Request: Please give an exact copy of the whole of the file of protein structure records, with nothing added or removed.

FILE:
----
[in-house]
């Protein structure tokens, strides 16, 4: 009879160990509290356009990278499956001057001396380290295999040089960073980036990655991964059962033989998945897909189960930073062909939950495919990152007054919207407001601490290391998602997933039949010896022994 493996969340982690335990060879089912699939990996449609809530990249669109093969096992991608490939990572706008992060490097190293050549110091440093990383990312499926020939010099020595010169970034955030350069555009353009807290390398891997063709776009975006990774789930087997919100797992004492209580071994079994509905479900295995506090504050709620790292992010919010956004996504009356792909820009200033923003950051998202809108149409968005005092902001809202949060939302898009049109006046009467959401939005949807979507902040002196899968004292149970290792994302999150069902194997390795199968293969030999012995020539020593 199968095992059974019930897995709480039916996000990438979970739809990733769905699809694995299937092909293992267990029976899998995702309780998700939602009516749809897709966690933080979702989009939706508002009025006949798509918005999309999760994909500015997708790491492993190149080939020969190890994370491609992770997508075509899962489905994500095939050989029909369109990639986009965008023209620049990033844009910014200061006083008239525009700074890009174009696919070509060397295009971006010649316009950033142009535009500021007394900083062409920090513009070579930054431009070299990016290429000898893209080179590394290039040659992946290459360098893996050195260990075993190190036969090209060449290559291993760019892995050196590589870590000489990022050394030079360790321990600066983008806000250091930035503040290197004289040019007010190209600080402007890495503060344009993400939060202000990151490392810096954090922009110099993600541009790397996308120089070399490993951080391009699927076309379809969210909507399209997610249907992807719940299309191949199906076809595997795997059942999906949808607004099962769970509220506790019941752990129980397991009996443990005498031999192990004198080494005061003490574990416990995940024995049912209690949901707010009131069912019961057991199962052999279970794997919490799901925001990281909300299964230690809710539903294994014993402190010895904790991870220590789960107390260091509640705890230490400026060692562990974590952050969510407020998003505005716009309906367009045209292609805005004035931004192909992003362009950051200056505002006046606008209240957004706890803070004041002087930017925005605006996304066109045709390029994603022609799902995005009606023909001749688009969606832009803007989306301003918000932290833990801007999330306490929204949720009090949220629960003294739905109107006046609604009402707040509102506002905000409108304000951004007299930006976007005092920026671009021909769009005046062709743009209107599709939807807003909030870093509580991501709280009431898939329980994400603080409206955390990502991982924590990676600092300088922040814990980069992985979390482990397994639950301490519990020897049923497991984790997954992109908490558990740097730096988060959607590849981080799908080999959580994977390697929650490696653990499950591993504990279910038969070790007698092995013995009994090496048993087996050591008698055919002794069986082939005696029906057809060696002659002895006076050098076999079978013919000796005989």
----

[in-house]
């Protein structure tokens, strides 16, 4: 009879160990509290356009990278499956001057001396380290295999040089960073980036990655991964059962033989998945897909189960930073062909939950495919990152007054919207407001601490290391998602997933039949010896022994 493996969340982690335990060879089912699939990996449609809530990249669109093969096992991608490939990572706008992060490097190293050549110091440093990383990312499926020939010099020595010169970034955030350069555009353009807290390398891997063709776009975006990774789930087997919100797992004492209580071994079994509905479900295995506090504050709620790292992010919010956004996504009356792909820009200033923003950051998202809108149409968005005092902001809202949060939302898009049109006046009467959401939005949807979507902040002196899968004292149970290792994302999150069902194997390795199968293969030999012995020539020593 199968095992059974019930897995709480039916996000990438979970739809990733769905699809694995299937092909293992267990029976899998995702309780998700939602009516749809897709966690933080979702989009939706508002009025006949798509918005999309999760994909500015997708790491492993190149080939020969190890994370491609992770997508075509899962489905994500095939050989029909369109990639986009965008023209620049990033844009910014200061006083008239525009700074890009174009696919070509060397295009971006010649316009950033142009535009500021007394900083062409920090513009070579930054431009070299990016290429000898893209080179590394290039040659992946290459360098893996050195260990075993190190036969090209060449290559291993760019892995050196590589870590000489990022050394030079360790321990600066983008806000250091930035503040290197004289040019007010190209600080402007890495503060344009993400939060202000990151490392810096954090922009110099993600541009790397996308120089070399490993951080391009699927076309379809969210909507399209997610249907992807719940299309191949199906076809595997795997059942999906949808607004099962769970509220506790019941752990129980397991009996443990005498031999192990004198080494005061003490574990416990995940024995049912209690949901707010009131069912019961057991199962052999279970794997919490799901925001990281909300299964230690809710539903294994014993402190010895904790991870220590789960107390260091509640705890230490400026060692562990974590952050969510407020998003505005716009309906367009045209292609805005004035931004192909992003362009950051200056505002006046606008209240957004706890803070004041002087930017925005605006996304066109045709390029994603022609799902995005009606023909001749688009969606832009803007989306301003918000932290833990801007999330306490929204949720009090949220629960003294739905109107006046609604009402707040509102506002905000409108304000951004007299930006976007005092920026671009021909769009005046062709743009209107599709939807807003909030870093509580991501709280009431898939329980994400603080409206955390990502991982924590990676600092300088922040814990980069992985979390482990397994639950301490519990020897049923497991984790997954992109908490558990740097730096988060959607590849981080799908080999959580994977390697929650490696653990499950591993504990279910038969070790007698092995013995009994090496048993087996050591008698055919002794069986082939005696029906057809060696002659002895006076050098076999079978013919000796005989």